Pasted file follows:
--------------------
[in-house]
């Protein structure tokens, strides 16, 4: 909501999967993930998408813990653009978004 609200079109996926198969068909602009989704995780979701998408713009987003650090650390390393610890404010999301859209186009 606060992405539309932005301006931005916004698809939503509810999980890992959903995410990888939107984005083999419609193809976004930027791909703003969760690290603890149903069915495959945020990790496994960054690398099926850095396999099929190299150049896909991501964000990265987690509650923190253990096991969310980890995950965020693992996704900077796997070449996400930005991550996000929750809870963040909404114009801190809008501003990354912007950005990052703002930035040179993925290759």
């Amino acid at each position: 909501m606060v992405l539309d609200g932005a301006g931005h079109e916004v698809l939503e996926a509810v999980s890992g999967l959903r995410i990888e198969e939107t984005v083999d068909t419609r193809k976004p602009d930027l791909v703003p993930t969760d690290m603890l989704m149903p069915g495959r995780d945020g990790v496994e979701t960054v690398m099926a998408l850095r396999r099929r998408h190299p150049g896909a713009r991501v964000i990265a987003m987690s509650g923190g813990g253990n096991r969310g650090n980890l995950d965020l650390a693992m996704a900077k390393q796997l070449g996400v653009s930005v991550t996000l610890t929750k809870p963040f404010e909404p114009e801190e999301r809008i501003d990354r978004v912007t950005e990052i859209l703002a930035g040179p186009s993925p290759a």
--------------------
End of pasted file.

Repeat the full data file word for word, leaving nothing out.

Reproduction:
[in-house]
């Protein structure tokens, strides 16, 4: 909501999967993930998408813990653009978004 609200079109996926198969068909602009989704995780979701998408713009987003650090650390390393610890404010999301859209186009 606060992405539309932005301006931005916004698809939503509810999980890992959903995410990888939107984005083999419609193809976004930027791909703003969760690290603890149903069915495959945020990790496994960054690398099926850095396999099929190299150049896909991501964000990265987690509650923190253990096991969310980890995950965020693992996704900077796997070449996400930005991550996000929750809870963040909404114009801190809008501003990354912007950005990052703002930035040179993925290759």
């Amino acid at each position: 909501m606060v992405l539309d609200g932005a301006g931005h079109e916004v698809l939503e996926a509810v999980s890992g999967l959903r995410i990888e198969e939107t984005v083999d068909t419609r193809k976004p602009d930027l791909v703003p993930t969760d690290m603890l989704m149903p069915g495959r995780d945020g990790v496994e979701t960054v690398m099926a998408l850095r396999r099929r998408h190299p150049g896909a713009r991501v964000i990265a987003m987690s509650g923190g813990g253990n096991r969310g650090n980890l995950d965020l650390a693992m996704a900077k390393q796997l070449g996400v653009s930005v991550t996000l610890t929750k809870p963040f404010e909404p114009e801190e999301r809008i501003d990354r978004v912007t950005e990052i859209l703002a930035g040179p186009s993925p290759a």